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According to memos and emails between Syngenta and the public relations firms it hired, the company also secretly paid a stable of seemingly independent academics and other "experts" to extol the economic benefits of atrazine and downplay its environmental and health risks, without disclosing their financial ties to the company. At the same time, the company provided strict parameters for what these experts would say.
Don Coursey, Ameritech Professor of Public Policy at the University of Chicago, collected $500 an hour from Syngenta to write economic analyses touting the necessity of atrazine, according to an April 25, 2006, email from Coursey to Ford of Syngenta. The company supplied Coursey with the data he was to cite, edited his work, and paid him to speak with newspapers, television stations, and radio broadcasters about his reports, without revealing the nature of his arrangement with the corporation, according to Ford's deposition. Coursey's work, presented in 2010 at the National Press Club, was widely picked up as independent analysis by newspapers across the country. Coursey also is affiliated with the Heartland Institute, a libertarian nonprofit focused on environmental regulations.
In one document dated 2005, Ford noted areas of vulnerabilities of a Madison County judge that the corporation thought might be assigned to the case: "Not showing up for work. Personal conduct. Skybox from Tillery. Dating websites – pic in robes."
Stephen Tillery, whose firm, Korein Tillery, represented plaintiffs in the class-action suit against Syngenta, said his firm had never given the judge a skybox. "I was never with the judge in a skybox," Tillery said, adding, "He was not the judge in the case. They thought he might be, and they were looking for ways to disqualify him."
The allegation over the skybox was the basis of a formal complaint Syngenta filed against Tillery with the Illinois Attorney Registration & Disciplinary Commission. The complaint was dismissed as without merit.
At least four public relations firms were hired to work on the Syngenta campaign, according to the documents. The White House Writers Group, based in Washington, DC, and Jayne Thompson & Associates, based in Chicago, were heavily involved. Invoices show that the White House Writers Group received more than $1.6 million in 2010 and 2011 from the Syngenta campaign. Thompson is Illinois' former first lady, wife of former Governor Jim Thompson.
"They did everything they could with dirty tricks," Tillery said. "The extent they went to was unprecedented." He added that only one firm working on behalf of Syngenta, McDermott, Will & Emery of Chicago, did not engage in "dirty tricks."
UC Berkeley's Hayes, a leading atrazine researcher and critic, became a major target. His published research showed that exposure to atrazine chemically castrates male frogs and makes them viable females, able to produce eggs that can be fertilized.
Hayes began his atrazine research in 1997 with a study funded by Novartis Agribusiness, one of two corporations that would later form Syngenta. Hayes said that when he got results Novartis did not expect or want, the corporation refused to allow him to publish them. He secured other funding, replicated his work, and released the results: exposure to atrazine creates hermaphroditic frogs. That started an epic feud between the scientist and the corporation.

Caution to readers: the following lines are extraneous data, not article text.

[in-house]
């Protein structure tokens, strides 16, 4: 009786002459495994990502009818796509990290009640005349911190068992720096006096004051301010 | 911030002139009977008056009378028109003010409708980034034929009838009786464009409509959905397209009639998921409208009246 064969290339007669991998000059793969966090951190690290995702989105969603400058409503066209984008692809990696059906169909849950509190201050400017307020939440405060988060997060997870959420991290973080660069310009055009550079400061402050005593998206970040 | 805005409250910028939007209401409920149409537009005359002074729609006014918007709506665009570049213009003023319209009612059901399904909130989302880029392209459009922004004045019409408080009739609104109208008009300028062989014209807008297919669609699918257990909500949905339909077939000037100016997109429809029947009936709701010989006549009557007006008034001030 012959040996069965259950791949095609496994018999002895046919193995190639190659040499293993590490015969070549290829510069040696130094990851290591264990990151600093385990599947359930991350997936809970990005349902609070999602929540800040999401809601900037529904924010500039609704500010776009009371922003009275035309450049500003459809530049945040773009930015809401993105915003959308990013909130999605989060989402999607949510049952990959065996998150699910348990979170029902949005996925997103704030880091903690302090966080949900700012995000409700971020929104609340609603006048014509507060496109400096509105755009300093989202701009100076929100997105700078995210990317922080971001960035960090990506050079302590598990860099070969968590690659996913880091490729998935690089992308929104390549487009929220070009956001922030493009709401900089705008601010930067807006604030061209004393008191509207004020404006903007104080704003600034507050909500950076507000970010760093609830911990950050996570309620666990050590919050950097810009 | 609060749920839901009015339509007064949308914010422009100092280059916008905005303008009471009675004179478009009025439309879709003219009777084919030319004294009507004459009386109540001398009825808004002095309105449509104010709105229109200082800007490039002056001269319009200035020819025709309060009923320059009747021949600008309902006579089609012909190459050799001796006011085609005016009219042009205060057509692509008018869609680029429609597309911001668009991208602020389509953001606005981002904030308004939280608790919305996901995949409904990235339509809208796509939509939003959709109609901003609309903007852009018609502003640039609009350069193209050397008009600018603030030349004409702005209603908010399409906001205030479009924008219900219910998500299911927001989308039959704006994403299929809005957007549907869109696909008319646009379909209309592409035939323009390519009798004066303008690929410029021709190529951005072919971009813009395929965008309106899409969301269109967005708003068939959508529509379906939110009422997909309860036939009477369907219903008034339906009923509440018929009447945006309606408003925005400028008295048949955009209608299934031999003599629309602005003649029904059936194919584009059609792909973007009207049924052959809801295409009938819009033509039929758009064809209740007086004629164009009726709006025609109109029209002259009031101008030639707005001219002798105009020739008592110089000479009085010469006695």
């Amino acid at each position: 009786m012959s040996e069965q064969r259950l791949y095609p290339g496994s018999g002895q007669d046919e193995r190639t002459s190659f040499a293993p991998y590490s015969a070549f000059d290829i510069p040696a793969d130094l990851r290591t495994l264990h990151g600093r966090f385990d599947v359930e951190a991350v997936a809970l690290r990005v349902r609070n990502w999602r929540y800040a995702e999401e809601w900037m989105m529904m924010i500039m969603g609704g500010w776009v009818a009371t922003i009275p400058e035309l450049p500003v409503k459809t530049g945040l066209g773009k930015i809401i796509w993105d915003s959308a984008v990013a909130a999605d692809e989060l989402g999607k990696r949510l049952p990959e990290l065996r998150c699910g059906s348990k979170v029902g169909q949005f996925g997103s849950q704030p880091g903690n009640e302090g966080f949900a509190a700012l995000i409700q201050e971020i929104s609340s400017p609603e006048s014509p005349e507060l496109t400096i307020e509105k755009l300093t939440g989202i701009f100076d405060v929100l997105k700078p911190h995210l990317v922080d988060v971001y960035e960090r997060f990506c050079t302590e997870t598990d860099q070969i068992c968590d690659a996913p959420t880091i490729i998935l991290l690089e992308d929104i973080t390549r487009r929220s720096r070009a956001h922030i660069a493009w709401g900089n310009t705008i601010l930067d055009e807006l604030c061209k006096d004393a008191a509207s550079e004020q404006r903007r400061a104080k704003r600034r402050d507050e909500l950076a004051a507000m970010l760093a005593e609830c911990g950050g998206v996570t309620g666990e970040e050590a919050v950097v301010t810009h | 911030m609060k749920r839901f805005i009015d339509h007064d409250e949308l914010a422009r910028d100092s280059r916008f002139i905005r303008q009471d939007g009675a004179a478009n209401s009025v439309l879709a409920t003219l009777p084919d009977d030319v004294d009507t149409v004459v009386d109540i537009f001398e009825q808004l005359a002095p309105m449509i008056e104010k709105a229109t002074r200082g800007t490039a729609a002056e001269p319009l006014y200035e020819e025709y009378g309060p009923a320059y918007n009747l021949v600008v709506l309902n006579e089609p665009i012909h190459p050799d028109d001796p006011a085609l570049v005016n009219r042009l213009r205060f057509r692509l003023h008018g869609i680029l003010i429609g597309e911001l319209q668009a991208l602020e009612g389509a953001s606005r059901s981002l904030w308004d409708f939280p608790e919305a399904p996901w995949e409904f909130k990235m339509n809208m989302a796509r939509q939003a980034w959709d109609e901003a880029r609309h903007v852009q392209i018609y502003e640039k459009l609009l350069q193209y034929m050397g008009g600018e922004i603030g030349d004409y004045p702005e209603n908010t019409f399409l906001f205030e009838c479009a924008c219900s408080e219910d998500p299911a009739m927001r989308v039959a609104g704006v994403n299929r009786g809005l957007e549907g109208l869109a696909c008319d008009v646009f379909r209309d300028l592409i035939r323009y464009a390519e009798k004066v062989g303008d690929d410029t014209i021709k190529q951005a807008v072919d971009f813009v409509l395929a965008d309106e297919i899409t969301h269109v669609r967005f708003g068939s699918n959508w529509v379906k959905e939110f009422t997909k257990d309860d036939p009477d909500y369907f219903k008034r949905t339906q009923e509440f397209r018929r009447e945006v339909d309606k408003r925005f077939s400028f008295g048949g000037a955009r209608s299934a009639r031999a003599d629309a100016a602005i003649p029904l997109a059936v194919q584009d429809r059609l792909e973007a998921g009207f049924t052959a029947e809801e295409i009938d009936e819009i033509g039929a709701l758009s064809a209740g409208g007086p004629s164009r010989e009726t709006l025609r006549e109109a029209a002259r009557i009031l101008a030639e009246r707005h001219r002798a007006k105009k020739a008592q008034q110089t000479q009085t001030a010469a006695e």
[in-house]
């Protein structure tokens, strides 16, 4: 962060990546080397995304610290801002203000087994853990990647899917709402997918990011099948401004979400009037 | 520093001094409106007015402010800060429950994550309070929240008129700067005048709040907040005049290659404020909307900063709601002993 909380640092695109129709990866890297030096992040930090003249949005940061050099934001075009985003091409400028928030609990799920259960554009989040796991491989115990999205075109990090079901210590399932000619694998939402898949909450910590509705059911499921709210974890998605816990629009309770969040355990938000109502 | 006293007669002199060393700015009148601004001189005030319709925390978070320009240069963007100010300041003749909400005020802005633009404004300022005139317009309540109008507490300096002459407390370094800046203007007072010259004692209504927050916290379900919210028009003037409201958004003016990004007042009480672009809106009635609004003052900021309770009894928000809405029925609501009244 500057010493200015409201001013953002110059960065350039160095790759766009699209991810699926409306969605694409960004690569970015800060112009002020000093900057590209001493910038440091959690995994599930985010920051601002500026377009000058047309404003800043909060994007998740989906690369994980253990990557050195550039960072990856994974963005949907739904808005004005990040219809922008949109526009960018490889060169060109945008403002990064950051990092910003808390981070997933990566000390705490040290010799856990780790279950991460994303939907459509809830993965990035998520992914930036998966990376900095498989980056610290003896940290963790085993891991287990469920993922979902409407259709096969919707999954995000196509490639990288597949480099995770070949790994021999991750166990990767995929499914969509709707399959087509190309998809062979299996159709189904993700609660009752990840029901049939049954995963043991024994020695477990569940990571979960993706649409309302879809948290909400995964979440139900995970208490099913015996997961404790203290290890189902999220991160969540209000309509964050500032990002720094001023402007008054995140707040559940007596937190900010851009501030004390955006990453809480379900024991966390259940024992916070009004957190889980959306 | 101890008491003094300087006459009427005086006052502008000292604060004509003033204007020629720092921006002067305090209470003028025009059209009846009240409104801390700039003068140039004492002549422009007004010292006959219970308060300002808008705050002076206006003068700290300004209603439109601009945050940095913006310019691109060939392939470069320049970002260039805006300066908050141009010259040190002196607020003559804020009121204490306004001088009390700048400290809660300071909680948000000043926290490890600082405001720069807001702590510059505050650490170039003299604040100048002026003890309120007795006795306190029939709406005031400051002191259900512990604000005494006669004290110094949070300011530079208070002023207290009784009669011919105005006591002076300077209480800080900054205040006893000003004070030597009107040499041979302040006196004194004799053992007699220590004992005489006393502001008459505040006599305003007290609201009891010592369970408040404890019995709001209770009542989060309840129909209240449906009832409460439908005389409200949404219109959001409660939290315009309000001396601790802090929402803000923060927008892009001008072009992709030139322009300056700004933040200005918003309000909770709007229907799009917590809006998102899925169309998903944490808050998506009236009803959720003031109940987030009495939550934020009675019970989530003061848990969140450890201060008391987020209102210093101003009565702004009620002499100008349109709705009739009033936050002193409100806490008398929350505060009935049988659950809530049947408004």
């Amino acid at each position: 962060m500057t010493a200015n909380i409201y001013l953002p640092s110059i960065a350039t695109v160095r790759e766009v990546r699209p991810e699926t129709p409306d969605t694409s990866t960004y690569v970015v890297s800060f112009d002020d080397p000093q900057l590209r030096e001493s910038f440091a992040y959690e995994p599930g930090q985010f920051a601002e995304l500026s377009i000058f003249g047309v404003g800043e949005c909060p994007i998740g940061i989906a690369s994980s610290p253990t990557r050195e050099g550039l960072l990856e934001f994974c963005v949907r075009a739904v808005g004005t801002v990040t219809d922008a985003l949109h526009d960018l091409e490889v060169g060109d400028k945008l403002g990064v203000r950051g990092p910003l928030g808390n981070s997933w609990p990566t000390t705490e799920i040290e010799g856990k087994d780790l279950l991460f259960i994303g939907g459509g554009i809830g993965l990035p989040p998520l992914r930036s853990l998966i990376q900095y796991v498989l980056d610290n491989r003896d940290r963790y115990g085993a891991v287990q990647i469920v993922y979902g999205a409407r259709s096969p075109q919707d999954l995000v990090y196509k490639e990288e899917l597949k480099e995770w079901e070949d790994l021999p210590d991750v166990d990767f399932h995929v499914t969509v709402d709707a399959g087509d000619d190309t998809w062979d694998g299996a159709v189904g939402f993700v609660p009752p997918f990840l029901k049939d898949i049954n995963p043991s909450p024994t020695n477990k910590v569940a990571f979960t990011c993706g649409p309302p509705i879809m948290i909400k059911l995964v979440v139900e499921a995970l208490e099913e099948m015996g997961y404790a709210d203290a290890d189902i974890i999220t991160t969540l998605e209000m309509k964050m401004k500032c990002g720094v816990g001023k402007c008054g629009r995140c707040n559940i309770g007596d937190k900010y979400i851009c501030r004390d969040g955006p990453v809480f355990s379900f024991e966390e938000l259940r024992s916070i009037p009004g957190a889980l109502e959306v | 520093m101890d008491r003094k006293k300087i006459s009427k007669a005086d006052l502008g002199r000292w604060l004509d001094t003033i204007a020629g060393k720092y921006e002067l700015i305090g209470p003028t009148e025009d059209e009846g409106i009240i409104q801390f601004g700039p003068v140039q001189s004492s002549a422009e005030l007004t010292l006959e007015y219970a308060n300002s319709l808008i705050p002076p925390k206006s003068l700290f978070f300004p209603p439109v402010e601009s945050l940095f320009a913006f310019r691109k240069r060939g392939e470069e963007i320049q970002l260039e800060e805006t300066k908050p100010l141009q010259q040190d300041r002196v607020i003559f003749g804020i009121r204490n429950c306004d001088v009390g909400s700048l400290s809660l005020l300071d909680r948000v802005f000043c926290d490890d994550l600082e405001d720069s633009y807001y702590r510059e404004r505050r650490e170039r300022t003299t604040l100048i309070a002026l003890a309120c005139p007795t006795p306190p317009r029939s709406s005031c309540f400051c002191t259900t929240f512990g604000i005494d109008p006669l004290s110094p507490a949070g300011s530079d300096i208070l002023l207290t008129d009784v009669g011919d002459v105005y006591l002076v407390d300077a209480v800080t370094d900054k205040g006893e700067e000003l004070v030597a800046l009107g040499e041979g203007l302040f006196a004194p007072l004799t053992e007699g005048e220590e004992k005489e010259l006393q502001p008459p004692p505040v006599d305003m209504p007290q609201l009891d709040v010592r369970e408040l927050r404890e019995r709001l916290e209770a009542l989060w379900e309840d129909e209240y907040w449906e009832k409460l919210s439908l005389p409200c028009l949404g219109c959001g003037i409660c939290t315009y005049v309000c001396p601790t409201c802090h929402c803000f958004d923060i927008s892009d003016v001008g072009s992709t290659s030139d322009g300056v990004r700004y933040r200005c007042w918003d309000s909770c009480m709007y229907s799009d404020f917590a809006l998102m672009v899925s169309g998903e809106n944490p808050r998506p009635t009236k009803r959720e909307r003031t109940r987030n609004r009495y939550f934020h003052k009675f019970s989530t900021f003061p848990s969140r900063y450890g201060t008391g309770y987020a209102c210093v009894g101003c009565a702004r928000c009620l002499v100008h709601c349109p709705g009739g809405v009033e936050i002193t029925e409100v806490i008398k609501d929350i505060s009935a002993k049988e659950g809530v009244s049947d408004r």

The recently released documents show that the company commissioned a psychological profile of Hayes. In her notes taken during a 2005 meeting, Ford of Syngenta referred to Hayes as "paranoid schizo and narcissistic."
Syngenta tracked Hayes' speaking engagements and arranged for trained critics to attend each event, sometimes videotaping his remarks, according to a strategy proposed in 2006 memos by Jayne Thompson and later confirmed by Hayes. Syngenta explored the idea of purchasing "Tyrone Hayes" as a search word on the Internet and directing searches to its own marketing materials, but appeared to have ultimately decided against it.
Hayes said he had been unaware that Syngenta had discussed purchasing his name as an Internet search word. "Given some of the things they did, that doesn't surprise me," he said. "This clearly shows they went beyond science and academia. It was all PR and tricks."
Hayes readily admits he has "crossed the line" from dispassionate academic to anti-atrazine warrior. He raps about atrazine and has a website, "AtrazineLovers.com," with information on the dangers of the herbicide. Asked why he has become increasingly vocal, Hayes said, "I went to Harvard on scholarships. I owe you! I did not go to school to let someone pay me off to say things that are not true."
In heated and sometimes mocking emails to Syngenta, Hayes has rapped and used profanities and sexual taunts.
The corporation filed an ethics complaint with UC Berkeley and publicly released the emails in 2010. The ethics complaint was judged to be without merit.
Hayes accused Syngenta of pressuring him through UC Berkeley officials. He said he now pays as much as twenty times more than other researchers for his lab operations. He added that his federal grant applications have been getting the highest scores in evaluations, but are being turned down. He suspects the company of being involved in the sudden hurdles he is facing.
Hayes said Syngenta employees had threatened him verbally and said they were going after his family, but this was the first time he knew these plans were in writing. "They impacted my professional and personal life," he said. "It's sobering to get substantiation of the verbal attacks they made."